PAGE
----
While a global decline in mobile revenue is predicted after 2018, only Africa is forecast to be exempt, leaving lots of room there for investment, according to HumanIPO.
International connection growth will not reach a compound annual growth rate higher than 4 percent between 2012 and 2018, according to a study by Ovum, a London-based consultancy specializing in global coverage of IT and telecommunications.
If universal revenues in the field increase by less than a 2 percent per year, the average revenue per user will continue to decline, HumanIPO reports.
However, Africa’s compound annual growth rate is forecast to increase by 4.2 percent between 2012 and 2018.
“Innovation in services, tariffs, business models, network operations, and partnerships will be key revenue-generating strategies,” the report said.
Sara Kaufman, industry analyst at Ovum said, “When you compare connection and revenue compound annual growth rates, it is clear that mobile operators are facing a new reality: they must do much more with much less.”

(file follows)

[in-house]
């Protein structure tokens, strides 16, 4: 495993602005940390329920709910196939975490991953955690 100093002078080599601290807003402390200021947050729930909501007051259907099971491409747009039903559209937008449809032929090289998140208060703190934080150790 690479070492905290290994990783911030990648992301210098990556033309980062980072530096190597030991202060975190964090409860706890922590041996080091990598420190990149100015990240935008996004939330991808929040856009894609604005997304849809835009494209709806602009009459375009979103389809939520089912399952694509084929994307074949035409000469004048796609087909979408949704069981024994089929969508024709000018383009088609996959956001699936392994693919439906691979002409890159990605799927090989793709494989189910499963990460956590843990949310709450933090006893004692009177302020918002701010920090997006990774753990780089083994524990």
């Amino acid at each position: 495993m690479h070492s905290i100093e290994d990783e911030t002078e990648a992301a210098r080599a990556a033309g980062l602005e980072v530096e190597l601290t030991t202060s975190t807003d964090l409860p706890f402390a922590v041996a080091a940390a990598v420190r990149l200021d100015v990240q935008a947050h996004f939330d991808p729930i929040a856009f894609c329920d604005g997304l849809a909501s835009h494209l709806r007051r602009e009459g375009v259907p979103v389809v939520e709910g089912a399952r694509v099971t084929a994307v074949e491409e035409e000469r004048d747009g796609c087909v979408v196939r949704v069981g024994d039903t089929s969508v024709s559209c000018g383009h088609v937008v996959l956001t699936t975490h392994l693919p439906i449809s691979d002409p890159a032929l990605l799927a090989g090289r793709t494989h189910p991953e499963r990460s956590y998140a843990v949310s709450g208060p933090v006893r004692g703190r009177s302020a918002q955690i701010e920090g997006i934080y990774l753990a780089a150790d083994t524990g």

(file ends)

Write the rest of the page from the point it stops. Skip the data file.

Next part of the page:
An expected one billion connections by 2018 has been calculated for the continent, with a compound annual growth rate of 5.6 billion.
By comparison, global connections will rise from 6.5 billion to 8.1 billion between 2012 and 2018 with annual mobile service revenue increasing from $968 billion to $1.1 trillion.
A 1 percent decline is expected from 2017, translating to $7.8 billion, with the decline expected to continue for five years.
While growth is anticipated to slow down for the majority of markets worldwide, consolidation is viewed as a relief for market pressures.
“The need for revenue stabilisation is becoming paramount for a sustainable future,” Kaufman said.
Developing markets such as Africa are facing the severest challenge with steadily growing markets reaching maturity.
However, Africa is believed to still carry large potential for development, as well as the South America, Central America and Asia-Pacific regions.